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He Left Us Better Than He Found Us: Remembering Activist Ron Simmons

Simmons

The passing of Dr. Ron Simmons has inspired a number of tributes and testimony commemorating his cherished legacy. He was our mentor, our guide, our griot, and most importantly a cherished brother. His courage and brilliance touched so many.

Born in Brooklyn, N.Y., in 1950, as a teenager he would learn photography, a skill that would play an incredible role in his later life as documentarian and witness. He would attend college at State University of New York at Albany where he initially became politicized, engaged in anti-Vietnam War actions and early gay rights activism, all while studying Afro-American Studies. Additionally, as a student, among his many accomplishments, he would edit the yearbook. In an interview with The Washington Blade he would remember those days and his time as a student activist:

“The yearbook was dedicated to what I called the silent majority, and I said that includes blacks, homosexuals, prisoners, and poor people. That’s where I was coming from.”

He would also pen a column for the student newspaper called “Faggot Tales,” written from the perspective of a Black gay male, of which he would say, “The gay students hated it. The black students hated it. But it was really a funny column.” This early iconoclasm would become a thread throughout his life.

In the summer of 1980, Simmons would move to Washington, D.C., and continue his academic pursuits at Howard University, after having completed two master’s degrees at SUNY Albany. He would remain at Howard, as a professor, and become an important part of the Washington, D.C., Black LGBTQ+ cultural landscape. In these years he would meet Marlon Riggs and collaborate with him on his masterpiece, the film Tongues Untied, where he was the still photographer and the Washington, D.C., field producer. But it was his role in the film’s cast that Simmons would quip, “My performance should have gotten an Oscar for the best homophobe played by a homosexual,” in an essay he wrote for the anthology Black Gay Genius.

As a public intellectual, Simmons would produce his towering essay in the anthology Brother to Brother, “Some thoughts on challenges facing black gay intellectuals,” that provided the political clarity many of us were seeking. Through this essay, Simmons started building word by word, a political and intellectual home that many of us would later enter, following in his footsteps.

He wrote, “Black men have been taught for hundreds of years that they are worthless. Yet despite this, black gay men love each other.” He goes on to call for coalition building and a broad and inclusive political agenda for the Black community. Annette "Chi" Hughes, also a part of the D.C. Black LGBTQ creative scene says of him and his legacy, “Ron's life work included the co-creation of spaces and ideologies that uplift Black LGBTQ communities. He left us better off than how he found us.” A productive writer, Simmons would publish a number of written works over the years, but it is his essay in Brother to Brother that many of us recall first providing the language to express our dissent.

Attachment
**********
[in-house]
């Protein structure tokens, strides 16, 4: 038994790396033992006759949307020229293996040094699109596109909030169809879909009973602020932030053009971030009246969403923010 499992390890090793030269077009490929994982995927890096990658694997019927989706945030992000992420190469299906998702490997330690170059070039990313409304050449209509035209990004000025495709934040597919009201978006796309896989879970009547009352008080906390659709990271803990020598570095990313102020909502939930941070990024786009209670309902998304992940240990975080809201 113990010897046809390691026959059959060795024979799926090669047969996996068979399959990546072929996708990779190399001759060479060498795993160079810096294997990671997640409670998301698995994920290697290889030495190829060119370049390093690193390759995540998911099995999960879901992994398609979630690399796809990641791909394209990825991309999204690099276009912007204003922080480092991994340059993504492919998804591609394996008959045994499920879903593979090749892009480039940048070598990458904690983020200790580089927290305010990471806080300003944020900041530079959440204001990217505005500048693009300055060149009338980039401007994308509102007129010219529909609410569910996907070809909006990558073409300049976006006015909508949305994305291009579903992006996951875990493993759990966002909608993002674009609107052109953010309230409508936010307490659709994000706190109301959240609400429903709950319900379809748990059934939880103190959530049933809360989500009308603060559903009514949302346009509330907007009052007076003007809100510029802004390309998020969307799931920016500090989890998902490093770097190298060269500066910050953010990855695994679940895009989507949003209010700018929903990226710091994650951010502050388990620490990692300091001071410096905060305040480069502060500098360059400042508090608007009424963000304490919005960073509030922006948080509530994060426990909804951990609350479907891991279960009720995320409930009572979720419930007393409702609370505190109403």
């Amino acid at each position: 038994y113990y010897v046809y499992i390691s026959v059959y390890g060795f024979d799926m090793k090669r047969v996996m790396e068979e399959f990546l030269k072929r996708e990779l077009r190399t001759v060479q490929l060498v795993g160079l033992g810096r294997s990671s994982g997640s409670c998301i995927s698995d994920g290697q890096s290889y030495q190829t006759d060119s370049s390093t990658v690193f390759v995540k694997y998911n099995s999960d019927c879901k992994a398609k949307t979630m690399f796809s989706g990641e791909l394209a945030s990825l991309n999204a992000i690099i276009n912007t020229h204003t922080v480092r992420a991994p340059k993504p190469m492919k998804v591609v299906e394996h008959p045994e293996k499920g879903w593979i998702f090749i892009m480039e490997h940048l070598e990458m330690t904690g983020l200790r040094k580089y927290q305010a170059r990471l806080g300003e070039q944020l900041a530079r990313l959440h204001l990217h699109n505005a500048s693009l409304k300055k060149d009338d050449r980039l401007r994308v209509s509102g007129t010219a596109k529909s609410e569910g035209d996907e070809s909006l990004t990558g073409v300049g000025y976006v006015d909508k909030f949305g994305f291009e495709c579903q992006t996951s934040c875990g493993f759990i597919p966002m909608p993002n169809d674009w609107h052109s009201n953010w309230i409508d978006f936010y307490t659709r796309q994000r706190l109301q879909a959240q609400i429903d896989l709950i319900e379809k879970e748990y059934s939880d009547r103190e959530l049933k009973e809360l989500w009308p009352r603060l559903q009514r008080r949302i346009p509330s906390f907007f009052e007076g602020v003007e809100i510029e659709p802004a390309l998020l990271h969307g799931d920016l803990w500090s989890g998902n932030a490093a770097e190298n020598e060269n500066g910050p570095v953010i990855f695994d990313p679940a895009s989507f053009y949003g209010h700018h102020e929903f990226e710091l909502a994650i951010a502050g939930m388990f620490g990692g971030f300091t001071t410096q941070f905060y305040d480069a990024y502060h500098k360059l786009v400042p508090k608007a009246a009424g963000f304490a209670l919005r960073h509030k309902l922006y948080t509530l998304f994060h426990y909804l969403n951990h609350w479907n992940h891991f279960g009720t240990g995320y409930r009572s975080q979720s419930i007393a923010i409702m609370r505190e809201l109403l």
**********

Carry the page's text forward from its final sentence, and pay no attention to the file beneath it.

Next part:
Simmons' leadership of Us Helping Us, his immense contributions to the HIV justice movement, and his speaking out as a Black gay man living with HIV, created a blueprint for so many leaders and organizers. Monte J Wolfe, Brave Soul Collective Artistic Director, who previously worked with Simmons at Us Helping Us, says of him, “One thing I’m grateful for as a result of having known Ron and working with him is the importance of messaging, especially as it pertains to black gay men and our worth. He believed firmly that the lives of black gay men are valuable and all of his work in HIV/AIDS prevention and outreach in one way or another was an extension of that sacred belief.” 

Bryan E. Glover, Deputy Director of Grants and Programs at the Bronx Council on the Arts, also worked with Simmons at Us Helping Us remembers his influence, “Working with Ron was always interesting. He was full of ideas and brilliant in his approach to things,” and goes on to say, “I am grateful to have been one of the many he influenced in a positive way.”

Simmons retired from Us Helping Us in 2016. In 2017, he started his own company, Ron Simmons Consulting, LLC, and developed the Bodemé workshop, a sexual health intervention for young Black gay men. Of his commitment to intergenerational work, Justin Smith, director of Campaign to End AIDS at Positive Impact Health Centers, says, “He modeled the type of inter-generational support and guidance that is vital to Black gay men's communities, as well as an exemplar of what it means to live a life of service to your people.”

Ron Simmons has now joined the great Black gay pantheon of giants in the ancestral realm. We are grateful for all that he left to us, this beautiful legacy that we can draw from to continue to build and continue to develop.

Charles Stephens is the Founder and Executive Director of the Counter Narrative Project (CNP).

Tags: News, Opinion

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